As I’ve explored previously, drinking sugar water is bad for you. If you have people drink a glass of water with three tablespoons of table sugar in it, which is like a can of soda, this is the big spike in blood sugar they get within the first hour. The body freaks out, and releases so much insulin we actually overshoot, and by the second hour we’re relatively hypoglycemic, dropping our blood sugar below where it was when we started fasting. In response, our body dumps fat into our blood stream as if we’re starving, because our blood sugars just dropped so suddenly. And the same thing happens after drinking apple juice.
Here’s what happens to your blood sugar in the three hours after eating four and a half cups of apple slices: it goes up and comes down. But if you eat the same amount of sugar in apple juice form, about two cups, your body overreacts, releasing too much insulin, and you end up dipping below where you started. The removal of fiber in the production of fruit juice can enhance the insulin response and result in this “rebound hypoglycemia.” What would happen though, if you stuck those four and a half cups of sliced apples in a blender with some water and pureed them into an apple smoothie? It would still have all it’s fiber, yet still cause that hypoglycemic dip. The rebound fall in blood sugars, which occurred during the second and third hours after juice and puree, was in striking contrast to the practically steady level after apples. This finding not only indicates how important the presence of fiber is, but also, perhaps whether or not the fiber is physically disrupted, as happens in the blender.
Let’s play devil’s advocate, though. Eating four and a half cups of apples took 17 minutes, but to drink four and a half cups of apples in smoothie form only took about six minutes, and you can down two cups of juice in like 90 seconds. So maybe these dramatic differences have more to do with how fast the fruit entered in our system rather than the physical form. If it’s just the speed we could just sip the smoothie over 17 minutes and the result would be the same, so they put it to the test. Fast juice was drinking it in 90 seconds, but what if you instead sipped the juice over 17 minutes? Same problem—so it wasn’t the speed, it was the lack of fiber. What if you disrupt that fiber with blending, but sip it as slowly as the apple eating? A little better, but not as good as just eating the apple. So eating apples is better than drinking apple smoothies, but who drinks apple smoothies? What about bananas, mangoes, or berries?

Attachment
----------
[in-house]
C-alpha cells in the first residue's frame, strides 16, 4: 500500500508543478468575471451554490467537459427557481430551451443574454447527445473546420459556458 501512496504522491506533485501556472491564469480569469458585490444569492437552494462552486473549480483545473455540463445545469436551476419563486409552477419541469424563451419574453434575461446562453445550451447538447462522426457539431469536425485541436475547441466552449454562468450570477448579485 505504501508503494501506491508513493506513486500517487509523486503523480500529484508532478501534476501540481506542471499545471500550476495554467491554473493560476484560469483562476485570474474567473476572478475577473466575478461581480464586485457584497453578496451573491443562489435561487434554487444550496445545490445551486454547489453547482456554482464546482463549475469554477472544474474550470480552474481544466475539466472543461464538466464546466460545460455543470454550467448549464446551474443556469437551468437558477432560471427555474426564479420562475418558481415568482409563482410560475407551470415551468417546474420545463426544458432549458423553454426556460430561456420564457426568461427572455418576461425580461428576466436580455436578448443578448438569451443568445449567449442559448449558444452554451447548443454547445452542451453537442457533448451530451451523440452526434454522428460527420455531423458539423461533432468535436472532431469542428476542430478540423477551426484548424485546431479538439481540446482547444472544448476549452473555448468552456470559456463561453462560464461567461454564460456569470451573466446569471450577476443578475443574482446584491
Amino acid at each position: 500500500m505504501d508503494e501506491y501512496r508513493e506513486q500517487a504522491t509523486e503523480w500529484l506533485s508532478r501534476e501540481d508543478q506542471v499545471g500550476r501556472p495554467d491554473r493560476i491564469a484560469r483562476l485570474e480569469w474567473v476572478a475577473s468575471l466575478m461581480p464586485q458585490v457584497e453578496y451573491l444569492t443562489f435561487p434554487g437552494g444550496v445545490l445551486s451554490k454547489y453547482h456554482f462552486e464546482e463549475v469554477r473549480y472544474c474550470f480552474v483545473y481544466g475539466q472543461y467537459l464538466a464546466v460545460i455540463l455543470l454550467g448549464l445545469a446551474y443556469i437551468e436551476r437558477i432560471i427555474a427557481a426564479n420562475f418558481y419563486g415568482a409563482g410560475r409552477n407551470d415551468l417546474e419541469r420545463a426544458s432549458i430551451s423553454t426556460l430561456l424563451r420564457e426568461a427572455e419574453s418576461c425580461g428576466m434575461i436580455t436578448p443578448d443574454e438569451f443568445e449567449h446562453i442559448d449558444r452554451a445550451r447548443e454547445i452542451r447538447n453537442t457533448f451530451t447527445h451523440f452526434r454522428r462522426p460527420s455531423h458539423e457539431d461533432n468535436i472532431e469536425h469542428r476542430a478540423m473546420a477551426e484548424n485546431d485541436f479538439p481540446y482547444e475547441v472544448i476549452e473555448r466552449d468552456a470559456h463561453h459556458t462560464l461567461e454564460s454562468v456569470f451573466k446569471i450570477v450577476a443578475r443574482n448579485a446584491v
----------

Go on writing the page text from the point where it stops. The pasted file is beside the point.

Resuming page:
There was a study that compared whole bananas to blended bananas and didn’t see any difference, but they only looked for an hour, and it was while they were exercising. Bananas in general though may actually improve blood sugars over time. The same thing with mangoes—and this was with powdered mango—can’t get any more fiber disrupted than that. It may be due to a phytonutrient called mangiferin, which may slow sugar absorption through the intestinal wall.
Berries help control blood sugar so well they can counter the effects of sugar water even when they’re pureed in a blender. Add blended berries in addition to the sugar water, and you don’t get the hypoglycemic dip; you don’t get that burst of fat in the blood. Drinking blended berries isn’t just neutral, but improves blood sugar control. Again, thought to be due to special phytonutrients that may slow sugar uptake into the bloodstream. Indeed, six weeks of blueberry smoothie consumption may actually improve whole body insulin sensitivity.
So, while apple smoothies may be questionable, a recipe like Mayo’s basic green smoothie recipe, packed with berries and greens, would be expected to deliver the best of both worlds, maximum nutrient absorption without risking overly rapid sugar absorption.
So here’s where we are in the 5-part smoothie series: In the first video Are Green Smoothies Good for You? I talked about the enhanced nutrient availability absorption. Then in Are Green Smoothies Bad for You? I raised the questions about teary-eyed gut flora and intact grains, beans, and nuts. Next comes Liquid Calories: Do Smoothies Lead to Weight Gain? and finally, The Downside of Green Smoothies.
Fructose bad? See:
- Apple Juice May Be Worse Than Sugar Water (though there is one Fruit Whose Juice Is Healthier)
- How Much Added Sugar Is Too Much?
- Big Sugar Takes on the World Health Organization
Since just digesting food creates free radicals, we better be sure the food we eat is packed with antioxidants:
- Minimum “Recommended Daily Allowance” of Antioxidants
- How to Reach the Antioxidant “RDA”
- Antioxidant Rich Foods with Every Meal
About Michael Greger M.D.Michael Greger, M.D., is a physician, author, and internationally recognized professional speaker on a number of important public health issues. Dr. Greger has lectured at the Conference on World Affairs, the National Institutes of Health, and the International Bird Flu Summit, testified before Congress, appeared on The Dr. Oz Show and The Colbert Report, and was invited as an expert witness in defense of Oprah Winfrey at the infamous “meat defamation” trial. Currently Dr. Greger proudly serves as the Director of Public Health and Animal Agriculture at the Humane Society of the United States.